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I have five kind of test here
1. Divergent test
2. Ratio test
3. Integral test
4. Comparison test
5. Alternating Series test

And a few questions here.
1. Are test 1,2,3,4 only available for Positive Series? and alternate series test is only for alternating series?
2. To show $\sum_{n=1}^{\infty}(-1)^n$ diverge I can't use alternating series test right? it just tell me the series doesn't converge. So, i tried to use divergence test? but it seems like edivergence test is not applicable for alternating series.

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I assume that for (1) you mean the theorem that says that if the $n^\text{th}$ term does not approach 0 as $n \to \infty$ then the series diverges. This test does not require the terms to be positive, so you can apply it to show that the series $\sum_{n=1}^\infty (-1)^n$ diverges.

The ratio test does not require the terms to be positive. You end up taking the absolute value in this test, so signs do not matter.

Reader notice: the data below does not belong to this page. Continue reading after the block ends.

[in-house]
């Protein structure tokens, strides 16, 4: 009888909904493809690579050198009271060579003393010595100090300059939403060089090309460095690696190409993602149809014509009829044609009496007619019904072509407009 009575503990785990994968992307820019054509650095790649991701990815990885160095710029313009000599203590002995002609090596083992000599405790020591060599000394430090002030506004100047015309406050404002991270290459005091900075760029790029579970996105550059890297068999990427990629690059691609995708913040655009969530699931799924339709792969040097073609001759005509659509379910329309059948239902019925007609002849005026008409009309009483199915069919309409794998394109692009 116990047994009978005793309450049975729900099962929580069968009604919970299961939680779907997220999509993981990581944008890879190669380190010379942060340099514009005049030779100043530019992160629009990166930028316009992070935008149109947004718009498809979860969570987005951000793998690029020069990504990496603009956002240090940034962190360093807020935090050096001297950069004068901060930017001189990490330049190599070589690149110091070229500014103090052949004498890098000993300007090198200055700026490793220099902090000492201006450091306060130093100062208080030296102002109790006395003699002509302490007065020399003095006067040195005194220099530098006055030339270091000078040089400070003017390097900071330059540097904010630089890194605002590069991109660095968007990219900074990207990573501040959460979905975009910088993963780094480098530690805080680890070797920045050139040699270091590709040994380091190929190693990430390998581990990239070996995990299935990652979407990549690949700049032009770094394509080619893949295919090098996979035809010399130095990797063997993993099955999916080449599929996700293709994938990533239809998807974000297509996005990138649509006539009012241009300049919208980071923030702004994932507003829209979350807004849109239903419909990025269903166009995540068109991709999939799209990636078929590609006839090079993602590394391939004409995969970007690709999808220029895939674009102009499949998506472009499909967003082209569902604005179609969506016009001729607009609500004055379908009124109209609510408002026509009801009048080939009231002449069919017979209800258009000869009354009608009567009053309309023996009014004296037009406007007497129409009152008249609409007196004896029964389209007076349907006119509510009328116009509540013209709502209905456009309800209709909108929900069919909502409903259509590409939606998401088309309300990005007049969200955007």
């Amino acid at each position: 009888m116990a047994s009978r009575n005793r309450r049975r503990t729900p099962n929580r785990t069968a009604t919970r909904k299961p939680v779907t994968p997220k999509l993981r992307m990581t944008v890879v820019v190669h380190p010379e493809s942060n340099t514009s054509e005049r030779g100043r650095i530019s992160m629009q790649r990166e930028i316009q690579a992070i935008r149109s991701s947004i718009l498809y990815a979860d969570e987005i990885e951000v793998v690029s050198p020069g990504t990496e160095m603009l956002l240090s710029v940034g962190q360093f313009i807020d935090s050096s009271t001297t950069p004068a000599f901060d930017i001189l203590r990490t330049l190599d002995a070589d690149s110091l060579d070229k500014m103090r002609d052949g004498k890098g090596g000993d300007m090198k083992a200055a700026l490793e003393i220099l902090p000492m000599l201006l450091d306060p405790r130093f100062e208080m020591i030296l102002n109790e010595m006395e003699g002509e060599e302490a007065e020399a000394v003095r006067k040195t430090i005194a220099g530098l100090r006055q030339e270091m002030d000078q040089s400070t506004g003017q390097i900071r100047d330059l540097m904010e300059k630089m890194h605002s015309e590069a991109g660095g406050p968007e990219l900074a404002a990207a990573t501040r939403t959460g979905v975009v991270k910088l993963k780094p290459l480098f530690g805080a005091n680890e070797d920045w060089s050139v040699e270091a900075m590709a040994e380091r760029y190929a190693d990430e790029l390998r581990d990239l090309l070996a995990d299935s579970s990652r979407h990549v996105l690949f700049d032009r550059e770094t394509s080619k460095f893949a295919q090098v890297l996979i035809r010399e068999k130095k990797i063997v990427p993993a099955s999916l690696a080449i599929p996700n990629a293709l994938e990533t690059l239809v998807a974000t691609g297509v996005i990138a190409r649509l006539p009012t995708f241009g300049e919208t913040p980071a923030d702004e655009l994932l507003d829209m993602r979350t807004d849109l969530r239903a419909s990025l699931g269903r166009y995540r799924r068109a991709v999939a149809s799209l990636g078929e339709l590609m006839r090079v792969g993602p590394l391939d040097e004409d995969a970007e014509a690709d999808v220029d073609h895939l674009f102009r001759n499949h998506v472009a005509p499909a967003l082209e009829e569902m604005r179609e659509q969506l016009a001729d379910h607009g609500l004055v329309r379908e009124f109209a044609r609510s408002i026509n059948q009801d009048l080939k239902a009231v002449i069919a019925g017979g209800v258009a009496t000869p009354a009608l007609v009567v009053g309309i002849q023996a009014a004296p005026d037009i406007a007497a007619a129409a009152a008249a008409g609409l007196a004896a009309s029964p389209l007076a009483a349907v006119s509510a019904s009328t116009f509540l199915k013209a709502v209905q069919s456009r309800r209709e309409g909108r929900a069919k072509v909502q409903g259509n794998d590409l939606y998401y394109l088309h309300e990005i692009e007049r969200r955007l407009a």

The usual formulations of the integral test and comparison test only apply to series with positive terms.

The alternating series test is only for alternating series, as the name suggests. It has a couple of other requirements also.

The alternating series test never tells you that a series diverges. If the hypotheses are met, then the conclusion is that the series converges.

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  • $\begingroup$ wow, thank you so much for clearing the concept $\endgroup$ – Timothy Leung Jun 4 '13 at 3:12
  • $\begingroup$ @Timothy I'm glad to have helped $\endgroup$ – Trevor Wilson Jun 4 '13 at 3:15
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The Test for Divergence works for alternating series. Might I also recommend a short read of this?

Also, you said that:

I can't use alternating series test right? it just tell me the series doesn't converge.

This isn't entirely correct. Failure of the AST does not mean the series does not converge (that would imply divergent); failure of the AST means no conclusions can be draw about the convergence/divergence of the series.

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  • $\begingroup$ Isn't that same as the divergent test? So, I can apply divergent test this case? $\endgroup$ – Timothy Leung Jun 4 '13 at 3:11
  • $\begingroup$ @TimothyLeung, I made a mistake in my names; yes, they are the same and you may use it. $\endgroup$ – user80696 Jun 4 '13 at 3:21

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